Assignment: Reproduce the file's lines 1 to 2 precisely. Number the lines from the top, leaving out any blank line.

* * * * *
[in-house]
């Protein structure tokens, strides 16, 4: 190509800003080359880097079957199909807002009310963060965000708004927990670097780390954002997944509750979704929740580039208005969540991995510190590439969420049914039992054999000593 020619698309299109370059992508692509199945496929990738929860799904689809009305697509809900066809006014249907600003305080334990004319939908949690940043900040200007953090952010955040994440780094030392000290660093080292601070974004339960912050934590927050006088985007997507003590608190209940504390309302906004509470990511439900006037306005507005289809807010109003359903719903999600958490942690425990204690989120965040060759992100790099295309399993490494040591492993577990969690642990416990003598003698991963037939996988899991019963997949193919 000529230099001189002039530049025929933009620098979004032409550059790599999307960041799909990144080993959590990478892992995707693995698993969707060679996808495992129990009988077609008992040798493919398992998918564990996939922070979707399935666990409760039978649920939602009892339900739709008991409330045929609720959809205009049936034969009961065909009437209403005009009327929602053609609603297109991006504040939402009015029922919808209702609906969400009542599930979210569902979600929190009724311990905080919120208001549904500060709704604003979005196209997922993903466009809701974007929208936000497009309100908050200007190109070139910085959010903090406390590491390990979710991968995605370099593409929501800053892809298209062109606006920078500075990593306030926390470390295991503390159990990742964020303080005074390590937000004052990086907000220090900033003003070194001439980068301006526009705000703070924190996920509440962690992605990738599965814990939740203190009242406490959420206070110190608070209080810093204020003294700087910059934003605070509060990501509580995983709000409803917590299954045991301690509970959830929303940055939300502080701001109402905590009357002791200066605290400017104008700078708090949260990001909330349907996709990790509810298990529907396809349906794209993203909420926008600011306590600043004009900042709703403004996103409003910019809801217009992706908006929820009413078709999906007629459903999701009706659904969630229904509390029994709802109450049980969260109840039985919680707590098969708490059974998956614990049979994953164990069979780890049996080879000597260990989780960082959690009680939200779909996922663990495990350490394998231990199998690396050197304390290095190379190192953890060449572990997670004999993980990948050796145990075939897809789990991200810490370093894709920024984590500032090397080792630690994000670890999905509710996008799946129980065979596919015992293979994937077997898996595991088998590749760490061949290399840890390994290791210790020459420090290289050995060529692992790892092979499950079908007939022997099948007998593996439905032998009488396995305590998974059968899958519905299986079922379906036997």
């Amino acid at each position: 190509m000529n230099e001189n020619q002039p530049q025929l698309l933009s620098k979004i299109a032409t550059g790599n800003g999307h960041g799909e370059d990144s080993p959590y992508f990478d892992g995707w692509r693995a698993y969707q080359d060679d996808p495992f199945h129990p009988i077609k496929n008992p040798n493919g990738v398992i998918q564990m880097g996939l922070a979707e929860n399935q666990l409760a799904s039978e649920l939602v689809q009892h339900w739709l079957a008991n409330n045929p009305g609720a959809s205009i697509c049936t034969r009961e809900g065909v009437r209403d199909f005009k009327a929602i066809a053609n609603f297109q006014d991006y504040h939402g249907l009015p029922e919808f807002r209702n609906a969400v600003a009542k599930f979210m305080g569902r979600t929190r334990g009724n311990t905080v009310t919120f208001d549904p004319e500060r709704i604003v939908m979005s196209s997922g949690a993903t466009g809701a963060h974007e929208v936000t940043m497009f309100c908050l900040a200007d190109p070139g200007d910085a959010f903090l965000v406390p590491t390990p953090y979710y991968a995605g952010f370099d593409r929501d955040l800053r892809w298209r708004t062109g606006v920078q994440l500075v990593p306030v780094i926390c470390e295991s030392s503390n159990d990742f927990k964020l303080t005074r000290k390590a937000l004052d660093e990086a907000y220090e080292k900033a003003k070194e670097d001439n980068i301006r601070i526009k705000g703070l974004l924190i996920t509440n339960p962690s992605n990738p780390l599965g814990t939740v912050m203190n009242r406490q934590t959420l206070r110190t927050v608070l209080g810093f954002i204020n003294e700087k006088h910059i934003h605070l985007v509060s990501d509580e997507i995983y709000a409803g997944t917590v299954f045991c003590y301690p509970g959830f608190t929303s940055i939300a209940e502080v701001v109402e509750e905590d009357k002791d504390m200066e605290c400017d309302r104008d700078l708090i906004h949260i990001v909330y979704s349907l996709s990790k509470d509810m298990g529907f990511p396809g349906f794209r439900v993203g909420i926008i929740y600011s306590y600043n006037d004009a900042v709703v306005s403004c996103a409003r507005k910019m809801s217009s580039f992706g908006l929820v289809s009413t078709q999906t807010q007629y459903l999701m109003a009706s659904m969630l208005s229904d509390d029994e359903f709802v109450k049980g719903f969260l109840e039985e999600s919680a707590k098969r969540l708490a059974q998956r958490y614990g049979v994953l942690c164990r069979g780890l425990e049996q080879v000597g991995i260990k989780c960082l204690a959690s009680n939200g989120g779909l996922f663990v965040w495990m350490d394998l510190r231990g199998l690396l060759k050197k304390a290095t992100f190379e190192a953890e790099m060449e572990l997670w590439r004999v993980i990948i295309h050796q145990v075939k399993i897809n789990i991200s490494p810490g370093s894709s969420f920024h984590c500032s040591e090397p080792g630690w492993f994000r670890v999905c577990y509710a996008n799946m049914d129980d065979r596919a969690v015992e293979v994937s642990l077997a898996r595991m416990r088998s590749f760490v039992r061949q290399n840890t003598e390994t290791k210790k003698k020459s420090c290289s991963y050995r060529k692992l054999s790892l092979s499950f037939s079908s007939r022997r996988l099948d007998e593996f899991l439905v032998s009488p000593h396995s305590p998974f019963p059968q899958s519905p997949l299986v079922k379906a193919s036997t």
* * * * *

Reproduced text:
[in-house]
């Protein structure tokens, strides 16, 4: 190509800003080359880097079957199909807002009310963060965000708004927990670097780390954002997944509750979704929740580039208005969540991995510190590439969420049914039992054999000593 020619698309299109370059992508692509199945496929990738929860799904689809009305697509809900066809006014249907600003305080334990004319939908949690940043900040200007953090952010955040994440780094030392000290660093080292601070974004339960912050934590927050006088985007997507003590608190209940504390309302906004509470990511439900006037306005507005289809807010109003359903719903999600958490942690425990204690989120965040060759992100790099295309399993490494040591492993577990969690642990416990003598003698991963037939996988899991019963997949193919 000529230099001189002039530049025929933009620098979004032409550059790599999307960041799909990144080993959590990478892992995707693995698993969707060679996808495992129990009988077609008992040798493919398992998918564990996939922070979707399935666990409760039978649920939602009892339900739709008991409330045929609720959809205009049936034969009961065909009437209403005009009327929602053609609603297109991006504040939402009015029922919808209702609906969400009542599930979210569902979600929190009724311990905080919120208001549904500060709704604003979005196209997922993903466009809701974007929208936000497009309100908050200007190109070139910085959010903090406390590491390990979710991968995605370099593409929501800053892809298209062109606006920078500075990593306030926390470390295991503390159990990742964020303080005074390590937000004052990086907000220090900033003003070194001439980068301006526009705000703070924190996920509440962690992605990738599965814990939740203190009242406490959420206070110190608070209080810093204020003294700087910059934003605070509060990501509580995983709000409803917590299954045991301690509970959830929303940055939300502080701001109402905590009357002791200066605290400017104008700078708090949260990001909330349907996709990790509810298990529907396809349906794209993203909420926008600011306590600043004009900042709703403004996103409003910019809801217009992706908006929820009413078709999906007629459903999701009706659904969630229904509390029994709802109450049980969260109840039985919680707590098969708490059974998956614990049979994953164990069979780890049996080879000597260990989780960082959690009680939200779909996922663990495990350490394998231990199998690396050197304390290095190379190192953890060449572990997670004999993980990948050796145990075939897809789990991200810490370093894709920024984590500032090397080792630690994000670890999905509710996008799946129980065979596919015992293979994937077997898996595991088998590749760490061949290399840890390994290791210790020459420090290289050995060529692992790892092979499950079908007939022997099948007998593996439905032998009488396995305590998974059968899958519905299986079922379906036997």